Insulin is a hormone the body makes to control the level of glucose (sugar) in the blood. It lowers blood sugar by allowing glucose to leave the bloodstream and enter body cells. Without enough insulin, the level of glucose in the bloodstream can become too high. Everyone needs insulin to use food properly. People without diabetes make enough of their own insulin to keep their blood sugar at healthy levels all the time. People with type 1 diabetes no longer make insulin of their own. Instead, they need to take shots of one or more types of insulin to keep their blood sugars close to normal. Between 75 and 90 percent of people with type 2 diabetes need to take insulin shots to help them get the best control of their blood sugar levels. Deciding How Much Insulin to Take The amount of insulin a person needs depends on: Body weight Percentage of body fat Activity level Diet Other medicines Emotions and stress General health Type of insulin When you first start taking insulin shots, your doctor might ask you to change the amount you take or the time you take it several times. You and your doctor will base these changes on the results of your blood sugar tests. You'll need to make adjustments until you find the dose and schedule that work best for you. Each person's need for insulin is different: Some people can control their blood sugar with one shot of insulin a day. Most people need more than three shots every day. Many people need more than one type of insulin. If you take several insulin shots a day or use more than one type of insulin, it doesn't mean your diabetes isn't in good control. Your blood sugar, not the amount or type of insulin you take, is the best way to judge how well you are doing. If you take three shots a day and your blood sugar is near normal, that's Continue reading >>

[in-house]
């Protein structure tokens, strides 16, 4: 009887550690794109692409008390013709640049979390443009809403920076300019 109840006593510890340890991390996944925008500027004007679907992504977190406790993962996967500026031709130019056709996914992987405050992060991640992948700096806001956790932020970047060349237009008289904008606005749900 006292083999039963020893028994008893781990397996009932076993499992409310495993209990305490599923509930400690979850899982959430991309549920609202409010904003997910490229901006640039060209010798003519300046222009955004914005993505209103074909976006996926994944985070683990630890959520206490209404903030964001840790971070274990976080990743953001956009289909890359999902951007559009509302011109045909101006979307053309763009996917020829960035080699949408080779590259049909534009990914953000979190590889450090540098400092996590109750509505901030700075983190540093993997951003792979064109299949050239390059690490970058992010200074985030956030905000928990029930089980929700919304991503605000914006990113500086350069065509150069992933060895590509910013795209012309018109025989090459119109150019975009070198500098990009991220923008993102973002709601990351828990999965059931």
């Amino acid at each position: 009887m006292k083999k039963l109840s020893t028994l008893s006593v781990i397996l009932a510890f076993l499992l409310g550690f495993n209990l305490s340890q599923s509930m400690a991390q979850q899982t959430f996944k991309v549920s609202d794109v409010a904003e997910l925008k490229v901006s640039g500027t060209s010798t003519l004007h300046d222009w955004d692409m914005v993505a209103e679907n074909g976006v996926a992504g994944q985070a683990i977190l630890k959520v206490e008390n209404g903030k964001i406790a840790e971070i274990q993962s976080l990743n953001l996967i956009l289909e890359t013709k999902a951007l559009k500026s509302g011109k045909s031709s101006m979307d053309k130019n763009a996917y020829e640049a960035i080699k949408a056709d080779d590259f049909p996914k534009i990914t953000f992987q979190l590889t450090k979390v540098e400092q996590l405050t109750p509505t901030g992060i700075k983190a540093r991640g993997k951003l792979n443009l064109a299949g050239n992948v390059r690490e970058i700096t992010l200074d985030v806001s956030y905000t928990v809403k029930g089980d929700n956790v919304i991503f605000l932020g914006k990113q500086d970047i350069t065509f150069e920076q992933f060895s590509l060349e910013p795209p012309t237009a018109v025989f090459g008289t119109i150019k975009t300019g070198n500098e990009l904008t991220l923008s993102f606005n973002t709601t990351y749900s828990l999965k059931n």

Insulin Types And Information

Insulin Types And Information

Tweet There are a number of types of insulin available. From rapid acting to long acting, from animal insulin through to analogue insulins. Insulin can be categorised by how the insulin is derived and how quickly it acts. Forms of insulin Animal insulin, as the name suggests, comes from animals. Human insulin is misleading as it doesn't, in fact, come from humans. Instead, human insulin is a laboratory made insulin. Analogue insulin is a type of lab grown human insulin which is modified to affect how quickly or slowly it acts. Speed of insulins Each of these types of insulin can also be categorised by the speed at which they works. This is termed the action of the insulin. Action of insulin varies from rapid acting insulins which can start to work almost immediately after being injected, through to long acting insulins which can keep working for up to a day, and some can last even longer. In between, there are short acting and intermediate insulins. Mixed or combination insulins Mixed or combination insulins are where a shorter acting insulin is combined with a longer acting insulin. On the plus side, this can mean less injections and can help to make dosages simpler. The disadvantage though, is that premixed insulins allow for less flexibility with tailoring your doses. Tweet Type 2 diabetes mellitus is a metabolic disorder that results in hyperglycemia (high blood glucose levels) due to the body: Being ineffective at using the insulin it has produced; also known as insulin resistance and/or Being unable to produce enough insulin Type 2 diabetes is characterised by the body being unable to metabolise glucose (a simple sugar). This leads to high levels of blood glucose which over time may damage the organs of the body. From this, it can be understood that for someone wi Continue reading >>

Venezuela Without Insulin

Venezuela Without Insulin